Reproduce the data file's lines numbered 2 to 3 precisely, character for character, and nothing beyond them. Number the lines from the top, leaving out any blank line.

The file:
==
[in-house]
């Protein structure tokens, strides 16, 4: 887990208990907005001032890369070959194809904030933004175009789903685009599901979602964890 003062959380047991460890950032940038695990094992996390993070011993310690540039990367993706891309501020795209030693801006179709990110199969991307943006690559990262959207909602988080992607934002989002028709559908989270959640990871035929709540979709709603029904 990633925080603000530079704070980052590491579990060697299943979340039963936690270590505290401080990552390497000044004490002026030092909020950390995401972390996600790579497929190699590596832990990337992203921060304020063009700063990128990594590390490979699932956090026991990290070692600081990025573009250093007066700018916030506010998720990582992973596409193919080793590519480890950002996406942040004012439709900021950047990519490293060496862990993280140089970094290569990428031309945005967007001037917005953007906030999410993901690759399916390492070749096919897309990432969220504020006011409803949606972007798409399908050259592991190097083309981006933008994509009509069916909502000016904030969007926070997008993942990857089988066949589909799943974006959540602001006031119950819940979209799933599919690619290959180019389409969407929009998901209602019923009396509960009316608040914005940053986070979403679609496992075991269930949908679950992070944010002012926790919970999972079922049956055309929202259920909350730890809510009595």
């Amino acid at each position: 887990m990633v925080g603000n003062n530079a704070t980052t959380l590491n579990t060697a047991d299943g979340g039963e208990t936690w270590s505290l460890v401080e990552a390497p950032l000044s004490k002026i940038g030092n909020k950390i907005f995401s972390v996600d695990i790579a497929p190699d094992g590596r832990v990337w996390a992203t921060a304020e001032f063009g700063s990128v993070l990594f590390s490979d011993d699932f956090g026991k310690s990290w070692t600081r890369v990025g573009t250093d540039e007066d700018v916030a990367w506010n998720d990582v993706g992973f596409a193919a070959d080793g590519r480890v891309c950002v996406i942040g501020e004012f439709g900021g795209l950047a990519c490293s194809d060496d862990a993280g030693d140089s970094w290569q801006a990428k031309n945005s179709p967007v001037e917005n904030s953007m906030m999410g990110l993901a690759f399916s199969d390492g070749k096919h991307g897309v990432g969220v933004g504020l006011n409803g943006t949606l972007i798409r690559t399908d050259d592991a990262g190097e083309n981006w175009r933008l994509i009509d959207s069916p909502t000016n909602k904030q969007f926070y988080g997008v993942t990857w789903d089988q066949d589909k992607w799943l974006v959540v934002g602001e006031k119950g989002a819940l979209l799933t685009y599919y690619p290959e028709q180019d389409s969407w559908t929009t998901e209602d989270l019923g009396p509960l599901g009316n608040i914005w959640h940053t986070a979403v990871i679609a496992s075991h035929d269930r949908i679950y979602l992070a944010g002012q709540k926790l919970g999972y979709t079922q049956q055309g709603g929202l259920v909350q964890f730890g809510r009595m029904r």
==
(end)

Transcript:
């Protein structure tokens, strides 16, 4: 887990208990907005001032890369070959194809904030933004175009789903685009599901979602964890 003062959380047991460890950032940038695990094992996390993070011993310690540039990367993706891309501020795209030693801006179709990110199969991307943006690559990262959207909602988080992607934002989002028709559908989270959640990871035929709540979709709603029904 990633925080603000530079704070980052590491579990060697299943979340039963936690270590505290401080990552390497000044004490002026030092909020950390995401972390996600790579497929190699590596832990990337992203921060304020063009700063990128990594590390490979699932956090026991990290070692600081990025573009250093007066700018916030506010998720990582992973596409193919080793590519480890950002996406942040004012439709900021950047990519490293060496862990993280140089970094290569990428031309945005967007001037917005953007906030999410993901690759399916390492070749096919897309990432969220504020006011409803949606972007798409399908050259592991190097083309981006933008994509009509069916909502000016904030969007926070997008993942990857089988066949589909799943974006959540602001006031119950819940979209799933599919690619290959180019389409969407929009998901209602019923009396509960009316608040914005940053986070979403679609496992075991269930949908679950992070944010002012926790919970999972079922049956055309929202259920909350730890809510009595």
């Amino acid at each position: 887990m990633v925080g603000n003062n530079a704070t980052t959380l590491n579990t060697a047991d299943g979340g039963e208990t936690w270590s505290l460890v401080e990552a390497p950032l000044s004490k002026i940038g030092n909020k950390i907005f995401s972390v996600d695990i790579a497929p190699d094992g590596r832990v990337w996390a992203t921060a304020e001032f063009g700063s990128v993070l990594f590390s490979d011993d699932f956090g026991k310690s990290w070692t600081r890369v990025g573009t250093d540039e007066d700018v916030a990367w506010n998720d990582v993706g992973f596409a193919a070959d080793g590519r480890v891309c950002v996406i942040g501020e004012f439709g900021g795209l950047a990519c490293s194809d060496d862990a993280g030693d140089s970094w290569q801006a990428k031309n945005s179709p967007v001037e917005n904030s953007m906030m999410g990110l993901a690759f399916s199969d390492g070749k096919h991307g897309v990432g969220v933004g504020l006011n409803g943006t949606l972007i798409r690559t399908d050259d592991a990262g190097e083309n981006w175009r933008l994509i009509d959207s069916p909502t000016n909602k904030q969007f926070y988080g997008v993942t990857w789903d089988q066949d589909k992607w799943l974006v959540v934002g602001e006031k119950g989002a819940l979209l799933t685009y599919y690619p290959e028709q180019d389409s969407w559908t929009t998901e209602d989270l019923g009396p509960l599901g009316n608040i914005w959640h940053t986070a979403v990871i679609a496992s075991h035929d269930r949908i679950y979602l992070a944010g002012q709540k926790l919970g999972y979709t079922q049956q055309g709603g929202l259920v909350q964890f730890g809510r009595m029904r």